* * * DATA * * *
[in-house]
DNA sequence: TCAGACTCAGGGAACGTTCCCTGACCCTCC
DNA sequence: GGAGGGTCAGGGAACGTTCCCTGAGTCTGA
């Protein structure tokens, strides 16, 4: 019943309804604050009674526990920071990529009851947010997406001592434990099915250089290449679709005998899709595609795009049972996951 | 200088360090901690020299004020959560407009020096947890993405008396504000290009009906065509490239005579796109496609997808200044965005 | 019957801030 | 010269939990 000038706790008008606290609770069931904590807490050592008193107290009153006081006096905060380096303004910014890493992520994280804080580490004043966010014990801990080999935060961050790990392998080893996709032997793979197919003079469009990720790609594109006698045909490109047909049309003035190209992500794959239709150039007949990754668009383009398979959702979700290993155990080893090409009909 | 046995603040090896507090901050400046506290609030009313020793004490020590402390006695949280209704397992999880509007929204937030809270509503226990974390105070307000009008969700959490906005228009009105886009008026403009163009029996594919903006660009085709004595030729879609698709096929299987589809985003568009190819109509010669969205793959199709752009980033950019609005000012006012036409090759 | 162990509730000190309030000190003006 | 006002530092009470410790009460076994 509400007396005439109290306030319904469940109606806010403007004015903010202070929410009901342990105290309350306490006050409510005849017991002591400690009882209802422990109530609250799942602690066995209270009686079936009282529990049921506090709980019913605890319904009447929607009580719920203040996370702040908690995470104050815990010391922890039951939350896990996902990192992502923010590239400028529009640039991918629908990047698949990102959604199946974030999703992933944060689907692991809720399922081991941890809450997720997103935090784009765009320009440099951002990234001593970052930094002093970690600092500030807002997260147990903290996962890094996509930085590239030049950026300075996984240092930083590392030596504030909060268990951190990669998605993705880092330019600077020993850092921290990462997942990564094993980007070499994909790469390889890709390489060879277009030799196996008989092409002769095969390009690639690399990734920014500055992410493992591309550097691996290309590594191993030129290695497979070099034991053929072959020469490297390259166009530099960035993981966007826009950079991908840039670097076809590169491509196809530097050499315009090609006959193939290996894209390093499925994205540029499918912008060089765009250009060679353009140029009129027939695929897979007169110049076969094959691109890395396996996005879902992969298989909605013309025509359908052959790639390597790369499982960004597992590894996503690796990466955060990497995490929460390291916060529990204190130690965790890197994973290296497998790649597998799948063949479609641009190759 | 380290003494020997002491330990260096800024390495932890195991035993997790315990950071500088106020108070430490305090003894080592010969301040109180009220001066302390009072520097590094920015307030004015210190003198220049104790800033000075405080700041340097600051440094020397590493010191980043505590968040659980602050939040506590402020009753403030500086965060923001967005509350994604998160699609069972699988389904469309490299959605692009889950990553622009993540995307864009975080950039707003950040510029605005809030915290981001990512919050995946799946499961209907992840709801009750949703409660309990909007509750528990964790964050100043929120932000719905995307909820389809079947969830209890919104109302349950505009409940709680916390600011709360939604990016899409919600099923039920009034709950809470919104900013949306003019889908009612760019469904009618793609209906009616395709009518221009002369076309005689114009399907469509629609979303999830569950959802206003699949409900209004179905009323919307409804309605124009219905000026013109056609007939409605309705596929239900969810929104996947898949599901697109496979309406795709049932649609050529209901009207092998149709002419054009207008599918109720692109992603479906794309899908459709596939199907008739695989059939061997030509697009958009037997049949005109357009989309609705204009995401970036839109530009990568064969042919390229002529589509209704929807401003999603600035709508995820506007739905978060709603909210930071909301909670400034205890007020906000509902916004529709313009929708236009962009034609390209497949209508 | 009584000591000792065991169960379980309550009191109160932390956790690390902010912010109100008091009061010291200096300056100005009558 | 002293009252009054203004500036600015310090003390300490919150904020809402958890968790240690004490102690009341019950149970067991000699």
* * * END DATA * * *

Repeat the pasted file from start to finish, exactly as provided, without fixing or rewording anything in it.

[in-house]
DNA sequence: TCAGACTCAGGGAACGTTCCCTGACCCTCC
DNA sequence: GGAGGGTCAGGGAACGTTCCCTGAGTCTGA
């Protein structure tokens, strides 16, 4: 019943309804604050009674526990920071990529009851947010997406001592434990099915250089290449679709005998899709595609795009049972996951 | 200088360090901690020299004020959560407009020096947890993405008396504000290009009906065509490239005579796109496609997808200044965005 | 019957801030 | 010269939990 000038706790008008606290609770069931904590807490050592008193107290009153006081006096905060380096303004910014890493992520994280804080580490004043966010014990801990080999935060961050790990392998080893996709032997793979197919003079469009990720790609594109006698045909490109047909049309003035190209992500794959239709150039007949990754668009383009398979959702979700290993155990080893090409009909 | 046995603040090896507090901050400046506290609030009313020793004490020590402390006695949280209704397992999880509007929204937030809270509503226990974390105070307000009008969700959490906005228009009105886009008026403009163009029996594919903006660009085709004595030729879609698709096929299987589809985003568009190819109509010669969205793959199709752009980033950019609005000012006012036409090759 | 162990509730000190309030000190003006 | 006002530092009470410790009460076994 509400007396005439109290306030319904469940109606806010403007004015903010202070929410009901342990105290309350306490006050409510005849017991002591400690009882209802422990109530609250799942602690066995209270009686079936009282529990049921506090709980019913605890319904009447929607009580719920203040996370702040908690995470104050815990010391922890039951939350896990996902990192992502923010590239400028529009640039991918629908990047698949990102959604199946974030999703992933944060689907692991809720399922081991941890809450997720997103935090784009765009320009440099951002990234001593970052930094002093970690600092500030807002997260147990903290996962890094996509930085590239030049950026300075996984240092930083590392030596504030909060268990951190990669998605993705880092330019600077020993850092921290990462997942990564094993980007070499994909790469390889890709390489060879277009030799196996008989092409002769095969390009690639690399990734920014500055992410493992591309550097691996290309590594191993030129290695497979070099034991053929072959020469490297390259166009530099960035993981966007826009950079991908840039670097076809590169491509196809530097050499315009090609006959193939290996894209390093499925994205540029499918912008060089765009250009060679353009140029009129027939695929897979007169110049076969094959691109890395396996996005879902992969298989909605013309025509359908052959790639390597790369499982960004597992590894996503690796990466955060990497995490929460390291916060529990204190130690965790890197994973290296497998790649597998799948063949479609641009190759 | 380290003494020997002491330990260096800024390495932890195991035993997790315990950071500088106020108070430490305090003894080592010969301040109180009220001066302390009072520097590094920015307030004015210190003198220049104790800033000075405080700041340097600051440094020397590493010191980043505590968040659980602050939040506590402020009753403030500086965060923001967005509350994604998160699609069972699988389904469309490299959605692009889950990553622009993540995307864009975080950039707003950040510029605005809030915290981001990512919050995946799946499961209907992840709801009750949703409660309990909007509750528990964790964050100043929120932000719905995307909820389809079947969830209890919104109302349950505009409940709680916390600011709360939604990016899409919600099923039920009034709950809470919104900013949306003019889908009612760019469904009618793609209906009616395709009518221009002369076309005689114009399907469509629609979303999830569950959802206003699949409900209004179905009323919307409804309605124009219905000026013109056609007939409605309705596929239900969810929104996947898949599901697109496979309406795709049932649609050529209901009207092998149709002419054009207008599918109720692109992603479906794309899908459709596939199907008739695989059939061997030509697009958009037997049949005109357009989309609705204009995401970036839109530009990568064969042919390229002529589509209704929807401003999603600035709508995820506007739905978060709603909210930071909301909670400034205890007020906000509902916004529709313009929708236009962009034609390209497949209508 | 009584000591000792065991169960379980309550009191109160932390956790690390902010912010109100008091009061010291200096300056100005009558 | 002293009252009054203004500036600015310090003390300490919150904020809402958890968790240690004490102690009341019950149970067991000699």